Two things got me thinking last week. Firstly, I was at a meeting at which some government programs were being discussed. Someone make the point that hoteliers were having problems recruiting workers because social programs such as CEPEP were attracting available workers. Secondly, I have been following some online discussions about the tourism industry and its apparent challenges. For me, the common thread between these two incidents was the lack of hard data to support views. Not that the view or criticisms were right or wrong but just that there is an absence of hard data in the public domain to guide discussions.
When one compares local discussions around the energy or manufacturing sectors for example, and compares it to what obtains in tourism, the difference is stark. The head of a tourism stakeholder group has often said that tourism is treated like the ‘outside’ child. I do not think that I have found anyone who really disagrees with her. Discussions around our tourist industry too often start with “I feel” or “I hear”. Not that there is anything wrong with that but in shaping and strategizing the development of a multibillion dollar industry, more debate needs to be rooted in some hard facts as well.
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Most of us, when we hear some news about our tourism decision-makers, it is all too often connected with some foreign trip. Maybe it is the bias of the media who thinks it sounds glamorous? Who knows! To me it seems a somewhat natural result given the absence of any other coherent strategy documents or solid positive results coming from sector decision makers. A popular online commentator has gone so far as to prepare a list. In an email called “keep the tourism fire burning 2”, Mr Maundy reminds readers of 2010 tourism decision-maker trips to China, Japan, India, London, New York, Barbados and Panama. He then challenges decision makers to “show the benefits or return on investment” for these international trips.
The average onlooker would be forgiven for concluding that tourism is not realizing its true potential in contributing to our treasury. I have often been asked my opinion. To those who know me, my response is predictable – last September the business section of another newspaper clearly demonstrated that starting from 1995, visitor arrivals to Trinidad and Tobago showed an upward trend, peaked in 2005 and since then, have been in decline. With these numbers, we immediately dismiss one myth. Our tourism decline predates the current global economic turmoil. The cause of the decline in our arrivals is not simply due to external forces.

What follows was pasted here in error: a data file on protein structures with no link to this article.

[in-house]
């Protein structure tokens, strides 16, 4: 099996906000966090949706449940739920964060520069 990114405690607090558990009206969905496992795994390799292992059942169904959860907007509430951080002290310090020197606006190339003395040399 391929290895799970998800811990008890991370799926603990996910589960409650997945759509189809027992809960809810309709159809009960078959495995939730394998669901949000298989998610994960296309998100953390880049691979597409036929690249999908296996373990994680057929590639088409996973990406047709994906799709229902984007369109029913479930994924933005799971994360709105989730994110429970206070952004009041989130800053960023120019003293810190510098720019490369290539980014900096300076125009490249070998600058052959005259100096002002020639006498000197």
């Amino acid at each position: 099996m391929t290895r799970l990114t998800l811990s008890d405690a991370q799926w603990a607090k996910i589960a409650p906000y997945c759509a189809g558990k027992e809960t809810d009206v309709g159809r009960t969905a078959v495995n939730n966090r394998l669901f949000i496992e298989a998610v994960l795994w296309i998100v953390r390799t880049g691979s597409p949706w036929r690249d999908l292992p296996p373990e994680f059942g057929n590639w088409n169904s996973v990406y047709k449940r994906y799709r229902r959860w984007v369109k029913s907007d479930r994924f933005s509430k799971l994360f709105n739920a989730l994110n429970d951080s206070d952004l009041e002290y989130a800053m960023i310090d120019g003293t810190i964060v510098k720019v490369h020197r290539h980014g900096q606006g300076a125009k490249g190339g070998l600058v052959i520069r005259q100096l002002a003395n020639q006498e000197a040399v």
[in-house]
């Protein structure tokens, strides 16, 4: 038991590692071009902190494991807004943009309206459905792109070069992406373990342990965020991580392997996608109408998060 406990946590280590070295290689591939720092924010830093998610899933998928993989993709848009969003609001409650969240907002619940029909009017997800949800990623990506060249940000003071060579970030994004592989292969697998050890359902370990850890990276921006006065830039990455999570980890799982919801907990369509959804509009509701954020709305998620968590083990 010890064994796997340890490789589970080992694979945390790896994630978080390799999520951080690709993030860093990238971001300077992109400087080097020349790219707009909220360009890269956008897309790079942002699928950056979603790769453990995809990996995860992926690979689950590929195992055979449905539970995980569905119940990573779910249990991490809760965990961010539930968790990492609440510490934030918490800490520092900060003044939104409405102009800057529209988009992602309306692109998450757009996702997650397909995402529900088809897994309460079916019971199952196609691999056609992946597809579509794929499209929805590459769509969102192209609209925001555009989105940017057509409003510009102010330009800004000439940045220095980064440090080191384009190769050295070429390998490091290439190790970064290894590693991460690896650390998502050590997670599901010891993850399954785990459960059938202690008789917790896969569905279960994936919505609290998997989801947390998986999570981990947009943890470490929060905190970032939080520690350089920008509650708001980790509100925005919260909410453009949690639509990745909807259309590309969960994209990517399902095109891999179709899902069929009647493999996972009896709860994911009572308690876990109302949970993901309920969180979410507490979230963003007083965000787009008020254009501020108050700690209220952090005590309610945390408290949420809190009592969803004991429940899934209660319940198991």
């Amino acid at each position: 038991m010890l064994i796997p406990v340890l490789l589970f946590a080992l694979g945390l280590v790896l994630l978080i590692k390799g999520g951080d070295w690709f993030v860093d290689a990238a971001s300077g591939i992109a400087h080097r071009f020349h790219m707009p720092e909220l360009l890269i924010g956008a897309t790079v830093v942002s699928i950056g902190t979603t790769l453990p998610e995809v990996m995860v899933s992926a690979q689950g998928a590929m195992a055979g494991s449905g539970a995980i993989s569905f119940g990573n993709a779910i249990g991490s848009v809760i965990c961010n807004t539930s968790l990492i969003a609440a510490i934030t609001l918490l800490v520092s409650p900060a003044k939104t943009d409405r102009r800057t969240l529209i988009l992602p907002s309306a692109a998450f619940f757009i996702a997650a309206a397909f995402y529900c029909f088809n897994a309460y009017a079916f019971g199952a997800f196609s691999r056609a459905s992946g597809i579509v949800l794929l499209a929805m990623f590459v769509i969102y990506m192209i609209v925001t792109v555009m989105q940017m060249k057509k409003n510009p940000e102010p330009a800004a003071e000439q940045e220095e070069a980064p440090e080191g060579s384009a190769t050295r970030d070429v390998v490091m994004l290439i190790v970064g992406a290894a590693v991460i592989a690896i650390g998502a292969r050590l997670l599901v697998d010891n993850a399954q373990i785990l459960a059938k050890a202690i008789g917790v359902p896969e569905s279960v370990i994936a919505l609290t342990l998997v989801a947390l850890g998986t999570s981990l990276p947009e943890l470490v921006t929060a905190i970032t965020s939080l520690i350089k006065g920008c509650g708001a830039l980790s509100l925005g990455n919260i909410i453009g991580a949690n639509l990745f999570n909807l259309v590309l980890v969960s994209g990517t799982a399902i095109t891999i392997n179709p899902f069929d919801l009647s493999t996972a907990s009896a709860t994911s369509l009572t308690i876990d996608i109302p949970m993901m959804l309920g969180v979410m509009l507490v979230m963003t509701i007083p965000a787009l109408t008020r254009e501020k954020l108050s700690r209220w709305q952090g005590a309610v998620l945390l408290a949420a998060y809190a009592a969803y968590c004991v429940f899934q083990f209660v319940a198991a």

In terms of the overseas trips, I honestly cannot comment because there continues to be a lack of information in the public domain that convincingly links efforts to results. I admire Barbados’ approach to this industry. I was there a couple weeks ago for business, and I will probably return next week. In January 2011, the Barbados Tourism Authority (BTA) had a full page newspaper column reporting to readers what they did in 2010, how much they spent and how many arrivals they did. I recently mentioned a March 2011 Barbados Advocate article in which the BTA explains to readers how much money they got for 2011, what activities they intend to spend it on, and how many extra arrivals this activity will yield to the end of 2011.
This seems so basic. Set targets, set activities to achieve it and learn from any shortfalls. Most importantly, we need to do this in a transparent way. To raise the level of debate in tourism, stakeholders must play a role in shaping the strategy. At a recent tourism symposium hosted by the San Juan Business Association, I understand that Professor Kapil Kumar was present. A visiting Chair in Contemporary Indian Studies at the University of the West Indies, the Professor has 24 years experience lecturing in tourism. In an online forum, Raul Bermudez who was at the symposium, explained that Professor Kumar advocated the use of cricket to promote Trinidad and Tobago in India. Decision makers should be unafraid to tap into the collective wisdom of stakeholders to create a strategic plan against which their performance can be measured. Now is the time to get together and agree the best way forward for this sector.
My name is Derren Joseph and I love my country. As always, I end by saying that despite our challenges, we are so blessed to live in this beautiful land. Let us continue to have the audacity of hope in the future of our beloved country.
Derren is a travel and tourism consultant. The views and opinions expressed here are solely the views of the writer and do not necessarily reflect the views of any company or institution affiliated with the writer.